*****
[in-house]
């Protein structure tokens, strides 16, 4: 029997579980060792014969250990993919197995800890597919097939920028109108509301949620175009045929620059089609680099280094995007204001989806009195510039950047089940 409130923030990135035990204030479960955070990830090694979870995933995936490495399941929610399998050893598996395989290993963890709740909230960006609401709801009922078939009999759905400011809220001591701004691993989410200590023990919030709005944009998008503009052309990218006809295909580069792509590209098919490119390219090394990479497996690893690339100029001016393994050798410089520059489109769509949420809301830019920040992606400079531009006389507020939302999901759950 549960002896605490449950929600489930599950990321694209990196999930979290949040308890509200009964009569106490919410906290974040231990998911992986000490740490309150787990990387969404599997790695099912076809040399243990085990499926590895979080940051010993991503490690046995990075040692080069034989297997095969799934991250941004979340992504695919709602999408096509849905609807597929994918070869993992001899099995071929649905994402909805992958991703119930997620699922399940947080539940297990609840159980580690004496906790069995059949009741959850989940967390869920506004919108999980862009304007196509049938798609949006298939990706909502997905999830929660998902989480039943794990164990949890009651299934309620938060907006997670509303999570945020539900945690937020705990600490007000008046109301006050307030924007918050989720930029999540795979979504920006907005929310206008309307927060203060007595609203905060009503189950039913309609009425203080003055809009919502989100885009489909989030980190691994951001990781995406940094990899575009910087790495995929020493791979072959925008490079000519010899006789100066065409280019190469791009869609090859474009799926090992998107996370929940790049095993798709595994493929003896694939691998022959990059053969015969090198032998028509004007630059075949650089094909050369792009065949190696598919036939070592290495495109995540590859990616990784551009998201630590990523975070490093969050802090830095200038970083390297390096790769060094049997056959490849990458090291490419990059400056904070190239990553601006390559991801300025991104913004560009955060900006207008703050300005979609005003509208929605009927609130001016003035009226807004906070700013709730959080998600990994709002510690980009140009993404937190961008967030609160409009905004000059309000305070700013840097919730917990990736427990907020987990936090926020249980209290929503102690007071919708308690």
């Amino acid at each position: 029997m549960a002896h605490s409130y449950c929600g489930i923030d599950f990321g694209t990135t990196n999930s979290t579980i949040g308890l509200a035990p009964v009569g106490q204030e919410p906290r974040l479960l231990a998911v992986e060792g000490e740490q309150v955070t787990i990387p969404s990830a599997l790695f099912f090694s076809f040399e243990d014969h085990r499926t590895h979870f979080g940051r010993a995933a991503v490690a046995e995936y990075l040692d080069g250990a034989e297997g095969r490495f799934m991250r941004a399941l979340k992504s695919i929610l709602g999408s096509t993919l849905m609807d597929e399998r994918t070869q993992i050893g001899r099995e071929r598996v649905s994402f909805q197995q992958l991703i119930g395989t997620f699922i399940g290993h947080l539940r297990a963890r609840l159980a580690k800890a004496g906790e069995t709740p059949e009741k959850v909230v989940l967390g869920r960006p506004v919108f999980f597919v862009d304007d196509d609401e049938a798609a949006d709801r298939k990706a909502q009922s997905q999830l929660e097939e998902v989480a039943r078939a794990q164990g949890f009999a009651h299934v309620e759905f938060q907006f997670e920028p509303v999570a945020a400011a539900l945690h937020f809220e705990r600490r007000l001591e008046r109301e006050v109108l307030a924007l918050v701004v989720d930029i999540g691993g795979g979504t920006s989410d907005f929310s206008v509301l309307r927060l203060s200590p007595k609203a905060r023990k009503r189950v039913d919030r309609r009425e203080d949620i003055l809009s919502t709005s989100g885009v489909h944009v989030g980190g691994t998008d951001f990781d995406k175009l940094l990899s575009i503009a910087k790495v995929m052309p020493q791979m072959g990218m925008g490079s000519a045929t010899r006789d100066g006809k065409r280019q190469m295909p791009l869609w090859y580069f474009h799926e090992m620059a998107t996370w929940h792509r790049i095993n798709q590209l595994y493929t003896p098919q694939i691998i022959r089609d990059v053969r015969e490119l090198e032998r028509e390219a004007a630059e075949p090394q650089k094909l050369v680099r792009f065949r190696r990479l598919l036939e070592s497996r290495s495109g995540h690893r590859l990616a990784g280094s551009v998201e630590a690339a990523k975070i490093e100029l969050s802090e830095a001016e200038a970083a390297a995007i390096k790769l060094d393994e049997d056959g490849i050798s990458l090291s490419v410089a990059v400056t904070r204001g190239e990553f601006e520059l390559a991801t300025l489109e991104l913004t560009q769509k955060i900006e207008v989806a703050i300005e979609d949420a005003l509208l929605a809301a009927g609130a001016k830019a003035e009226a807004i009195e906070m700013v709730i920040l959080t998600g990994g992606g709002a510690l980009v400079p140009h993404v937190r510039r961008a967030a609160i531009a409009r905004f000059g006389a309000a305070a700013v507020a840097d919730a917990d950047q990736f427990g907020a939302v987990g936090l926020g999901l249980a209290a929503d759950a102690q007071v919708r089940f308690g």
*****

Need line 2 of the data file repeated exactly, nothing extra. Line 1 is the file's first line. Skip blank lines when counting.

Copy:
């Protein structure tokens, strides 16, 4: 029997579980060792014969250990993919197995800890597919097939920028109108509301949620175009045929620059089609680099280094995007204001989806009195510039950047089940 409130923030990135035990204030479960955070990830090694979870995933995936490495399941929610399998050893598996395989290993963890709740909230960006609401709801009922078939009999759905400011809220001591701004691993989410200590023990919030709005944009998008503009052309990218006809295909580069792509590209098919490119390219090394990479497996690893690339100029001016393994050798410089520059489109769509949420809301830019920040992606400079531009006389507020939302999901759950 549960002896605490449950929600489930599950990321694209990196999930979290949040308890509200009964009569106490919410906290974040231990998911992986000490740490309150787990990387969404599997790695099912076809040399243990085990499926590895979080940051010993991503490690046995990075040692080069034989297997095969799934991250941004979340992504695919709602999408096509849905609807597929994918070869993992001899099995071929649905994402909805992958991703119930997620699922399940947080539940297990609840159980580690004496906790069995059949009741959850989940967390869920506004919108999980862009304007196509049938798609949006298939990706909502997905999830929660998902989480039943794990164990949890009651299934309620938060907006997670509303999570945020539900945690937020705990600490007000008046109301006050307030924007918050989720930029999540795979979504920006907005929310206008309307927060203060007595609203905060009503189950039913309609009425203080003055809009919502989100885009489909989030980190691994951001990781995406940094990899575009910087790495995929020493791979072959925008490079000519010899006789100066065409280019190469791009869609090859474009799926090992998107996370929940790049095993798709595994493929003896694939691998022959990059053969015969090198032998028509004007630059075949650089094909050369792009065949190696598919036939070592290495495109995540590859990616990784551009998201630590990523975070490093969050802090830095200038970083390297390096790769060094049997056959490849990458090291490419990059400056904070190239990553601006390559991801300025991104913004560009955060900006207008703050300005979609005003509208929605009927609130001016003035009226807004906070700013709730959080998600990994709002510690980009140009993404937190961008967030609160409009905004000059309000305070700013840097919730917990990736427990907020987990936090926020249980209290929503102690007071919708308690």